This paper describes a project suitable for use in an upper division course requiring the completion of analysis, design and implementation of a software system. It is especially useful for illustrating multiple cycles through the development process, as well as for integrating key concepts from a number of fundamental knowledge clusters in a typical undergraduate IS program of study. These knowledge clusters include database management, project management, programming principles, and system analysis and design. In the pilot class, students employed use case analysis as well as standard object-oriented techniques such as class diagrams and sequence diagrams. Students followed a modified version of the Team Software Process, with special attention paid to the postmortem following each of two cycles. Teaching tools included the use of a special email address allowing students to converse with the "client." Keywords: iterative development, team process, software development, object-oriented analysis and design, database application, programming, and triage 1. BACKGROUND
The Mywick Residential Rental Property Management System case was designed for use in a capstone project course for undergraduate information systems (IS) majors. As such it is particularly useful in classes where a completed team software system is required. It was designed to elicit the development of a front-end data entry and reporting system, as well as a companion back-end database system. Students are expected to engage in analysis, design, and implementation using object-oriented techniques (Dennis, 2002). This case is also useful in teaching the need to set system priorities. The concept of triage (Yourdon, 1999) is better understood within the context of a case requiring that choices be made. While oriented towards a completed system, this case may also be useful in a standard database or system analysis and design course where students do not actually implement or write code. 2. THE CASE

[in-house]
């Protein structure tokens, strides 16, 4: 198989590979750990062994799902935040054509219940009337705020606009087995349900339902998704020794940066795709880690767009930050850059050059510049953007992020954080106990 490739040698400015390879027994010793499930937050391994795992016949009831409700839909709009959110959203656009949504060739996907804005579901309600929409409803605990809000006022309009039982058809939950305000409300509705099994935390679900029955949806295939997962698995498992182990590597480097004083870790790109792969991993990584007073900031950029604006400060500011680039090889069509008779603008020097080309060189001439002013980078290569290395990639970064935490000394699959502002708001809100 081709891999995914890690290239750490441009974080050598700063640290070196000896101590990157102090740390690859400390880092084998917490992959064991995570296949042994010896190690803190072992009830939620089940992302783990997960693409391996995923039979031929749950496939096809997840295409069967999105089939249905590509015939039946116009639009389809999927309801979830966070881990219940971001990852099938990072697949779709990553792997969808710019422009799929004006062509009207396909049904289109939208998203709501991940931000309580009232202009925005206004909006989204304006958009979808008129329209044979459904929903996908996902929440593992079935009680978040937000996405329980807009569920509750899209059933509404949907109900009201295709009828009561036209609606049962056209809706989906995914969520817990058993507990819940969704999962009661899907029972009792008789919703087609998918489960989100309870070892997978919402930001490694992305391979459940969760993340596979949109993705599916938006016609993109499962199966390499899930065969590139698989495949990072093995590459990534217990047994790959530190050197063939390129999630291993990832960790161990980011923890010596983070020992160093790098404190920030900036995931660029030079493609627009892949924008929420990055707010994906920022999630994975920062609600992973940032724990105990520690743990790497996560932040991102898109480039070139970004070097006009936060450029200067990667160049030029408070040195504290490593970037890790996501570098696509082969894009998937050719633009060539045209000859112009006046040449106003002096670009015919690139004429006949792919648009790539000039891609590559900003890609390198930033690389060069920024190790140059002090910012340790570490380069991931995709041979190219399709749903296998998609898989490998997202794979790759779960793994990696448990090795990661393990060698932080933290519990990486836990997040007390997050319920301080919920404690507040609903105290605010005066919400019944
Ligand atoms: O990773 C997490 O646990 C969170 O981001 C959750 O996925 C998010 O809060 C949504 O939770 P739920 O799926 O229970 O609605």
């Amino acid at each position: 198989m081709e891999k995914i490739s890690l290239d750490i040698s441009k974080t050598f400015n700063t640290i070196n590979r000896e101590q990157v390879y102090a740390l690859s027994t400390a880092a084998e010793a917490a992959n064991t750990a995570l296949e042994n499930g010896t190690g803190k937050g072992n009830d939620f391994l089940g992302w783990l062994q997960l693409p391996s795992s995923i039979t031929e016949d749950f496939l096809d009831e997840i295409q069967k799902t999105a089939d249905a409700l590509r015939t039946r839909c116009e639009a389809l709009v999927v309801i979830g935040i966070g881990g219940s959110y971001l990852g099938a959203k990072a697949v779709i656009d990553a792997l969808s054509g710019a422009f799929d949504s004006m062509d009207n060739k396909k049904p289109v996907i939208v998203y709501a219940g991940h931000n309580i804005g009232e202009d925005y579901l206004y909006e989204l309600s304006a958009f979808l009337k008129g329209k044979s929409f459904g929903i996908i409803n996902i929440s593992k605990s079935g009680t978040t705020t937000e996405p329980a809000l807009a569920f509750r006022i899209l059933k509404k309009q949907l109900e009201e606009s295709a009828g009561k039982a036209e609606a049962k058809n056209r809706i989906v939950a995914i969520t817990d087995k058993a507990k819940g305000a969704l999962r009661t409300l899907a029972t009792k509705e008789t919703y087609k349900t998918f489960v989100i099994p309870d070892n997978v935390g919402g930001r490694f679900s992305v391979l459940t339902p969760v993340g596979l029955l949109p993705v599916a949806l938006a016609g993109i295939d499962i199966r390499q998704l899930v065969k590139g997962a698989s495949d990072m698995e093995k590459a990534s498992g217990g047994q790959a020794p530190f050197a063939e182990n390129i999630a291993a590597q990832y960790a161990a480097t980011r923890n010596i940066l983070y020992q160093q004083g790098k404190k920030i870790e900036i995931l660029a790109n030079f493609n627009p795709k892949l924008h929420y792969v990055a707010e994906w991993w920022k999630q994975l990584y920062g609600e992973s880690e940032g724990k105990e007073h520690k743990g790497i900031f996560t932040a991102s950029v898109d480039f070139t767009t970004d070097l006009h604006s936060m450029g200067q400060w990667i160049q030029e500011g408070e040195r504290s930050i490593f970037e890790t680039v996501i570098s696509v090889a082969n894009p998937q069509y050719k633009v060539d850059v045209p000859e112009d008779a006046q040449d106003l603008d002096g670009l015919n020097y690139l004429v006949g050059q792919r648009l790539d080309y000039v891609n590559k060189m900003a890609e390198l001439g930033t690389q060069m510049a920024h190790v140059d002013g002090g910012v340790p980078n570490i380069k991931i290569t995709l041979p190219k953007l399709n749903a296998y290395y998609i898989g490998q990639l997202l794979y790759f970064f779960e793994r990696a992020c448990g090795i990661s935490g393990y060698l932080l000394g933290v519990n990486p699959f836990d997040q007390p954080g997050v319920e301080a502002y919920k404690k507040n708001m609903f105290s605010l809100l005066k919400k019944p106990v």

Ms. Jane Mywick is a real estate owner who has owned and rented residential units of duplexes and 4-plexes to individuals and to families for about 15 years. She currently owns 12 properties, each with 2-4 units. She expects that her real estate holdings may grow to as many as 15 properties, but very gradually over several years. Her tenants tend to be of modest income, many of whom receive rent subsidy from federal agencies or other resources, such as parents. Her philosophy towards collection of rent tends to emphasize collecting the rent for the current month, encouraging tenants to pay their rent on time and to avoid falling behind. Most of what follows has been gleaned from a single interview with Ms. Mywick. Follow-up questions may be sent by each team's leader to Ms. Mywick. 2.2 Problem Statement
Management of residential rental property requires tracking several aspects of income and expenses by tenant, by unit, by property and in aggregate. Ms. Mywick currently uses Quick Books to track expenses, but rents are tracked manually. As a result, she is unable to see where she stands with respect to unpaid rents and total income for tax filing. Several off-the-shelf rental property management packages are currently available but most try to satisfy all possible property management requirements. The result is a product that is overly complex for Ms. Mywick's purposes and actually adds to her work load. For example, several are oriented around an on-site property manager who enters payments and issues receipts on the spot. Ms. Mywick is an absentee property manager who receives checks from tenants via regular mail. Also Ms. Mywick often receives partial payments for rent. So Ms. Mywick would like for you to develop a system to track rents. In the past, Ms. Mywick has tried several methods for tracking rents including paper grids, one per unit, and a similar approach in Excel where one spreadsheet was generated for each unit....